“The Obama administration is firmly committed to promoting family farmers and respecting the rural way of life, especially the role that parents and other family members play in passing those traditions down through the generations. The Obama administration is also deeply committed to listening and responding to what Americans across the country have to say about proposed rules and regulations.

“As a result, the Department of Labor is announcing today the withdrawal of the proposed rule dealing with children under the age of 16 who work in agricultural vocations.

“The decision to withdraw this rule – including provisions to define the ‘parental exemption’ – was made in response to thousands of comments expressing concerns about the effect of the proposed rules on small family-owned farms. To be clear, this regulation will not be pursued for the duration of the Obama administration.

“Instead, the Departments of Labor and Agriculture will work with rural stakeholders – such as the American Farm Bureau Federation, the National Farmers Union, the Future Farmers of America, and 4-H – to develop an educational program to reduce accidents to young workers and promote safer agricultural working practices.”

Child Labor Update: Know the Facts

Wilmer Stoneman, Associate Director
VFB Govermental Relations

With the introduction of legislation designed to block implementation of the Department of Labor’s (DOL) proposed child labor regulations, press coverage of the issue – both positive and negative – has increased.  Some articles critical of the effort to block the DOL proposal contain inaccuracies and misstatements.  One recent instance occurred  in which Sen. Lamar Alexander (R-Tenn.) was criticized for supporting AFBF’s position.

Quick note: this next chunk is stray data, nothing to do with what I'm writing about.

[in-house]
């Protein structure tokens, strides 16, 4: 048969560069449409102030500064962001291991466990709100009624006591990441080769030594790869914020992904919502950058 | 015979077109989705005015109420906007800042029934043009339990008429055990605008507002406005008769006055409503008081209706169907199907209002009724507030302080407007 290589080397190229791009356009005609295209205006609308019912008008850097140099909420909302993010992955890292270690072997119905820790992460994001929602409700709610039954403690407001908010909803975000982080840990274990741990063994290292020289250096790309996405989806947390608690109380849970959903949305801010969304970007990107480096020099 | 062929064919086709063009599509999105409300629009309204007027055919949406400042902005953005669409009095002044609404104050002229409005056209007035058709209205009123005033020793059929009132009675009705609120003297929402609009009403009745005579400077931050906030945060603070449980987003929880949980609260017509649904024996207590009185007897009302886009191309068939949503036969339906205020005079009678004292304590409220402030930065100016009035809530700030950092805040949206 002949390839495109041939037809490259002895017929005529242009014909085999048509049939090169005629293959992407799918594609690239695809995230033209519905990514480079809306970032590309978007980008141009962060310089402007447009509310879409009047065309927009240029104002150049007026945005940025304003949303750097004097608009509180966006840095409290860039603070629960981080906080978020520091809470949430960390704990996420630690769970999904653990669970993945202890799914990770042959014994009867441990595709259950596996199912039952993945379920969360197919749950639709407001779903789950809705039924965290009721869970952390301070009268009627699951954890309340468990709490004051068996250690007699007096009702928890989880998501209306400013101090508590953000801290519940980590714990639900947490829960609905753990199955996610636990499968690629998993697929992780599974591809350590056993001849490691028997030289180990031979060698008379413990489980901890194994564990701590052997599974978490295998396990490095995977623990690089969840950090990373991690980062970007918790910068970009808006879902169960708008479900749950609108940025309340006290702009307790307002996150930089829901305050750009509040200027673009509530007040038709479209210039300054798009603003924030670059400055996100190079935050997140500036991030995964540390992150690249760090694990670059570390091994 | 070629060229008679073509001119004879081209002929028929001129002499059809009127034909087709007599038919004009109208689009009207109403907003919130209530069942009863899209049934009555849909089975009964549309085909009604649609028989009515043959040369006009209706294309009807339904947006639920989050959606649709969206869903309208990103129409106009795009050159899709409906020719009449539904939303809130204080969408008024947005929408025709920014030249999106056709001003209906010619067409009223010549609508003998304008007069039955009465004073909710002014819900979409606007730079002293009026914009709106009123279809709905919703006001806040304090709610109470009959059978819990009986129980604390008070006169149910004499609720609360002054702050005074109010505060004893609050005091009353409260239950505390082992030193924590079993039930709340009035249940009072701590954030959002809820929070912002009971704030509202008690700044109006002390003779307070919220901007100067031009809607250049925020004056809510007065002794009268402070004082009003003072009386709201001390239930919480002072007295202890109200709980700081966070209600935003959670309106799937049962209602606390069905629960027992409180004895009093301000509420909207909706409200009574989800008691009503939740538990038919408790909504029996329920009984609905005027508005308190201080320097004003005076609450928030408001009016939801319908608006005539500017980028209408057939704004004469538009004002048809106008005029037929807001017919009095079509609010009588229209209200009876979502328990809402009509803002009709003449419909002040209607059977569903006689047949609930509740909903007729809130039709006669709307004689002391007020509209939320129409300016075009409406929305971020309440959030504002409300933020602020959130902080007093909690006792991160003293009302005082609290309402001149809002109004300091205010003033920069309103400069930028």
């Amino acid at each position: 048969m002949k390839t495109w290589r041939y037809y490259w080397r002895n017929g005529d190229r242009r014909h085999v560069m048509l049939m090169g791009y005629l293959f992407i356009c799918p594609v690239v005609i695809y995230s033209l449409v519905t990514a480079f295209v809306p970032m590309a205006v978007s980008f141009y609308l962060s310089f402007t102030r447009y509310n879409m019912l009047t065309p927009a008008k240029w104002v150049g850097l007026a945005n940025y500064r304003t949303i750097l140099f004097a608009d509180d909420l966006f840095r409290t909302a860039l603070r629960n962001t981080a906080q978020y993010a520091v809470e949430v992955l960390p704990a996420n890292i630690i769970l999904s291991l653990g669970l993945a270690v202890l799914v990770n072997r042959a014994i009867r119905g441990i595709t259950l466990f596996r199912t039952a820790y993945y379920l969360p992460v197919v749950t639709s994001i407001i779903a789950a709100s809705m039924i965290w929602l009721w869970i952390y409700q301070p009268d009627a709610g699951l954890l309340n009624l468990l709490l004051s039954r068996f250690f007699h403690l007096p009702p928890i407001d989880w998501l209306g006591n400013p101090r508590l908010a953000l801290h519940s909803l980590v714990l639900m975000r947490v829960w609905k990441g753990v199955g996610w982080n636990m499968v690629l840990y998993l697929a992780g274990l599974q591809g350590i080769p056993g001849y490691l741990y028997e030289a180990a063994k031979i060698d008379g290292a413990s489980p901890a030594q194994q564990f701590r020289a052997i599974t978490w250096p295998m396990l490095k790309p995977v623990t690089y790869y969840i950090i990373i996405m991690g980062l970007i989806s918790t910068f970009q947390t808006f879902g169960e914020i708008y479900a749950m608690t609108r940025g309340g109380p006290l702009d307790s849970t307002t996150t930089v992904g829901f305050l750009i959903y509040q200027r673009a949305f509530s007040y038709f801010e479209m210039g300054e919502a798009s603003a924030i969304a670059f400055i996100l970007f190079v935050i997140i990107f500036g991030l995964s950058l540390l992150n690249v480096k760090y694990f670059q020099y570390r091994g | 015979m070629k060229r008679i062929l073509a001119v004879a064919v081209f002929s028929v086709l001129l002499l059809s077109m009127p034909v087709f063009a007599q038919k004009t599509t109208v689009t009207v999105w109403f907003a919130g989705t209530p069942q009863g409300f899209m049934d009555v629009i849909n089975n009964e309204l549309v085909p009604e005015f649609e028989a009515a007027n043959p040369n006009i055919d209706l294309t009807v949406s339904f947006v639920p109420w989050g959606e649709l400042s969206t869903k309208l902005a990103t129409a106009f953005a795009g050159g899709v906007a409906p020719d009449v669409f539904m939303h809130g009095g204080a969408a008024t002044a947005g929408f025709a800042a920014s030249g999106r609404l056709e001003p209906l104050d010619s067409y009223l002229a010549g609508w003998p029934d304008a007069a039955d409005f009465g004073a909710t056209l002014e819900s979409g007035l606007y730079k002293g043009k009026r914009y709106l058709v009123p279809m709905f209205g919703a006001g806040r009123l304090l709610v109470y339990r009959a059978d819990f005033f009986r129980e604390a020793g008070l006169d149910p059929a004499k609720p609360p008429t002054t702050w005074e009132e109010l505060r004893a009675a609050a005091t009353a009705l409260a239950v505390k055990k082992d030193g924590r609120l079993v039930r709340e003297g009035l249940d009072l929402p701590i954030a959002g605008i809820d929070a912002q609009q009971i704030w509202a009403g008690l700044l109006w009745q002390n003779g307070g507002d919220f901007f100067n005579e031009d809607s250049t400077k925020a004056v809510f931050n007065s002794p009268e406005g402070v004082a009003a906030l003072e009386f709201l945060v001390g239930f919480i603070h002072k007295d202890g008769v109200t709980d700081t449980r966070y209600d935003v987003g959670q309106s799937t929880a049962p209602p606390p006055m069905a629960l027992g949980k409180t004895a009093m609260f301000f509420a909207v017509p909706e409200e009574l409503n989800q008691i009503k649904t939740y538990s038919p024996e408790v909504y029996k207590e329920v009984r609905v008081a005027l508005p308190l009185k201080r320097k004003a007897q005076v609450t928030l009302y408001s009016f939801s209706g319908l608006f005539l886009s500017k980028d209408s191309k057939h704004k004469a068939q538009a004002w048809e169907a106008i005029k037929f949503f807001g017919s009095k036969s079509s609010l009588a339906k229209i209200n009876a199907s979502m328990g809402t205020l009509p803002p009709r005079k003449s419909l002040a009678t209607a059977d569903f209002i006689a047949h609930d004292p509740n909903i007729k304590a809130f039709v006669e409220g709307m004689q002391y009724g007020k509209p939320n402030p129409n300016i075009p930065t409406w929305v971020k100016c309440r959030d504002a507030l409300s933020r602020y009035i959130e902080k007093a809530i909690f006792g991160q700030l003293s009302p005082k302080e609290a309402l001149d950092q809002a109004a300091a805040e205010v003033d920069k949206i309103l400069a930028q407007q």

It’s important to remember the facts when you come across one of these articles.

America’s farm and ranch families place a high priority on assuring that everyone who works on our farms and ranches, especially young people, are protected by appropriate safety measures. There is no doubt that the Department of Labor’s proposed rules regarding child labor will have a direct negative impact on our families and our farms and ranches.

Clearly, Congress intended there to be a parental exemption regarding the jobs they ask their children to carry out on the farm. It is clear that DOL has the authority to draft regulations relating to agricultural child labor that restrict youth 16 and under from performing tasks that are “particularly hazardous.” These regulations, known as hazardous occupation (HO) orders, are issued under the Fair Labor Standards Act and stipulate what tasks a youth may not perform on a farm. The law, however, also clearly states that a youth working for a parent or person standing in the place of the parent may perform any task.